This year’s Brunch at Teatro Goldoni, the first to coincide with Mother’s Day, brought out a crowd that included, Tivo Chairman Tom Rogers, Nancy Bagley, Soroush Shehabi, Nicole Bagley, former Sec. of Defense Bill Cohen, Beth and Ron Dozoretz, Fred and Marlene Malik, Buzz Aldrin, Debbie and John Dingell, Amb. Ivonne A-BakiSusan Hurley, Tandy and Wyatt Dickerson, Pat Buchanan and wife Shelley, Ali and Mark Russell, Spike and Tina Karalikis, Jim Kimsey, former Md. Cong. Tom McMillen, Judith Czelusniak, PR worldwide Bloomberg, and Dr. Christine Warnke among others.

More pictures of today’s brunch after the jump. [Read more…]

Memorable Moments of Dinners Past

If there’s a single instance in the recent history that encapsulates what the White House Correspondents’ Dinner has become in staid, old Washington, it would have to be the “Ozzy moment.” The year was 2002 and the unified spirit that enveloped Washington in the wake of the 9/11 attacks still lingered as the elite masses gathered at the Washington Hilton hotel for the annual dinner. President Bush was on hand, riding a wave of political popularity. Cabinet members like Colin Powell were also present, as well as the upper echelons of official Washington.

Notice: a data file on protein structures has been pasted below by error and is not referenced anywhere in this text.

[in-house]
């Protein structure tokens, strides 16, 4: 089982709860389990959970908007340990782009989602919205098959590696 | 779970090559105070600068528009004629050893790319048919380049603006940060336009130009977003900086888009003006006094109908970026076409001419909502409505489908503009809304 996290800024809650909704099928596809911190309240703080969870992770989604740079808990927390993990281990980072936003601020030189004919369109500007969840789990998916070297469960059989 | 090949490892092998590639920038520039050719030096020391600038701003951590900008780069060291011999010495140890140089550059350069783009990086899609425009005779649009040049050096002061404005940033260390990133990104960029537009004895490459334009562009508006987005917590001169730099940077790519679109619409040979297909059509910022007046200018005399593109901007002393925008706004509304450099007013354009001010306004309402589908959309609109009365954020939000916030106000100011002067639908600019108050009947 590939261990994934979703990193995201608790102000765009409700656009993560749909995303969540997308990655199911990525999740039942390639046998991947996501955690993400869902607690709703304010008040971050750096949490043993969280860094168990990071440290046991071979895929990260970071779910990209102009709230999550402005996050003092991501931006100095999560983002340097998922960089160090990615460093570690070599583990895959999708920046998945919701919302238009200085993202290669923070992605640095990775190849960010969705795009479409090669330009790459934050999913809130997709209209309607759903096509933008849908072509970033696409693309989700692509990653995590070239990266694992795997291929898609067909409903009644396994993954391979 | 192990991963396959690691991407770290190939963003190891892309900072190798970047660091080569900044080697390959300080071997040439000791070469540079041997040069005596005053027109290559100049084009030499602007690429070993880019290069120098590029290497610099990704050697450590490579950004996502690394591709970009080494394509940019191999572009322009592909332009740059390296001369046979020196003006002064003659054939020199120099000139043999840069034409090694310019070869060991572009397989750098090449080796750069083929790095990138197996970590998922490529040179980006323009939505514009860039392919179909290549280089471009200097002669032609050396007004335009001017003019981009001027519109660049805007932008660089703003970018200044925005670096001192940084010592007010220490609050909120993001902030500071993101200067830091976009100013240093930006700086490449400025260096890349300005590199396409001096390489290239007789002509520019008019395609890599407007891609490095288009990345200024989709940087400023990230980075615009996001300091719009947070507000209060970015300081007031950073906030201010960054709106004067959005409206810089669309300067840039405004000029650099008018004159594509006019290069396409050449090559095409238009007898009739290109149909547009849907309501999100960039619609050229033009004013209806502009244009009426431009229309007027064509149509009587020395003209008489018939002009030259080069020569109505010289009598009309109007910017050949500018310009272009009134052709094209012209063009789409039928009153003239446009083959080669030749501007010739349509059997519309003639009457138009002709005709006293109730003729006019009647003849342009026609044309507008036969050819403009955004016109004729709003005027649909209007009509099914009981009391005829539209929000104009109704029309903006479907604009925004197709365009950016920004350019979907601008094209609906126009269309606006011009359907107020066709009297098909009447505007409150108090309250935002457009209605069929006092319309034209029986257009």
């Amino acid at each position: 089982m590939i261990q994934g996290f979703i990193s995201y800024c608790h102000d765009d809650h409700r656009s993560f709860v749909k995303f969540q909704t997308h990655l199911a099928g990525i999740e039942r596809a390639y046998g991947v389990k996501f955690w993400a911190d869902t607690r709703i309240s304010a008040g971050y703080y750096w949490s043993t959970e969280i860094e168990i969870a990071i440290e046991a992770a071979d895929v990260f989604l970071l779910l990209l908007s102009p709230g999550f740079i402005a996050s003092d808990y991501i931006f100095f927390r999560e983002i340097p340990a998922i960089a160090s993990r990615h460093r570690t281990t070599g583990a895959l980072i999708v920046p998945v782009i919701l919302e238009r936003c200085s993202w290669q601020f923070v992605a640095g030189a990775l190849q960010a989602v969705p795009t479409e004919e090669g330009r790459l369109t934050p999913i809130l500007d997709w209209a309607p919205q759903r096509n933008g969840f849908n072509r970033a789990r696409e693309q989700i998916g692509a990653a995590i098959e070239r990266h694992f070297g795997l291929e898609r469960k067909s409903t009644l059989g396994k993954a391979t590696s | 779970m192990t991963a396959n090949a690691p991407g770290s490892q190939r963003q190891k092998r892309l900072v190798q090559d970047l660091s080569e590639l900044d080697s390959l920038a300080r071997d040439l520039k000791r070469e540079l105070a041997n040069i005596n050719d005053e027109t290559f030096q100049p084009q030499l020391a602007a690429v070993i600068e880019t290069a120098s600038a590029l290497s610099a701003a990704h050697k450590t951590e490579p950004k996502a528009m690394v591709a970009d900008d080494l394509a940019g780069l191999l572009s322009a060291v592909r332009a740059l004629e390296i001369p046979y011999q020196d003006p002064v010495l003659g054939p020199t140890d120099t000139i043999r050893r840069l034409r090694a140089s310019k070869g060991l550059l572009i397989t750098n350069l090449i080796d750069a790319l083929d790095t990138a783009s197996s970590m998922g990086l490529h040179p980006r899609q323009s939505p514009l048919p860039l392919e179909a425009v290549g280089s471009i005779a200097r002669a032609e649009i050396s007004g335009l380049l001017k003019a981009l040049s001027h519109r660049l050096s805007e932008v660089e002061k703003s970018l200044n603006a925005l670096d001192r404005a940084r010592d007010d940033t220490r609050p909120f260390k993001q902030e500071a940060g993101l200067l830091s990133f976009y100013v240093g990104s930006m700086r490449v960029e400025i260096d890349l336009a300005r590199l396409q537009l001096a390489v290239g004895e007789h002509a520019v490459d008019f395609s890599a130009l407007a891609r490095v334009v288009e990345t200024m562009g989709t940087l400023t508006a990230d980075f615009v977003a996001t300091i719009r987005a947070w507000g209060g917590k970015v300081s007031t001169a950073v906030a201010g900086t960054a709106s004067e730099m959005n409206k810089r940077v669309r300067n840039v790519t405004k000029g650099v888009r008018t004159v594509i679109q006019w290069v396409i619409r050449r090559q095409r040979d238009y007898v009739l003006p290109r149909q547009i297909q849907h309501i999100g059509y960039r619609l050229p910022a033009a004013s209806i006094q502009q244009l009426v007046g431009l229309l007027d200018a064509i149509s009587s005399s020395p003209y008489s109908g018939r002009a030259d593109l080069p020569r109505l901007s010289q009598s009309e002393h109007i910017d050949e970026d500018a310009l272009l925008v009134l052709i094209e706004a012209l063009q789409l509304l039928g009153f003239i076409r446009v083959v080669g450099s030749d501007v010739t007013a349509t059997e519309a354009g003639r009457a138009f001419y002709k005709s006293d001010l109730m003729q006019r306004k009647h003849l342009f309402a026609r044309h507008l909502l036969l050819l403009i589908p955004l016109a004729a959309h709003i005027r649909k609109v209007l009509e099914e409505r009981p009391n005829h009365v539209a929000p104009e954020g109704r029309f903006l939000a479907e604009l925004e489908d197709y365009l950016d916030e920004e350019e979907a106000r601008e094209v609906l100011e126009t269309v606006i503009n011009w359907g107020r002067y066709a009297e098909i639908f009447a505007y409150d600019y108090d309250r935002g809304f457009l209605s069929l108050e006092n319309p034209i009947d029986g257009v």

Comedian Drew Carey was the featured entertainment (after the president, of course), and the requisite celebrities were on hand as well – Harrison Ford, Christie Brinkley, etc. But it was heavy metal icon Ozzy Osbourne (invited by Fox News host Greta Van Susteren) everyone was clamoring to see. His MTV reality show “The Osbournes” had become a cultural phenomenon and the muttering poster boy of rock ‘n roll excess was more famous than he had ever been in his head-banging heyday. Even the president couldn’t resist the pull of America’s sudden and most unlikely celebrity. “The thing about Ozzy is he’s made a lot of big hit recordings,” Bush said as he gave the singer a shout-out during his remarks. “’Party With Animals,’ ‘Sabbath Bloody Sabbath,’ ‘Face in Hell,’ ‘Black Skies’ and ‘Bloodbath in Paradise’ … Ozzy, mom loves your stuff.” Osbourne responded by standing on his chair, arms raised and shouting as the audience howled and applauded.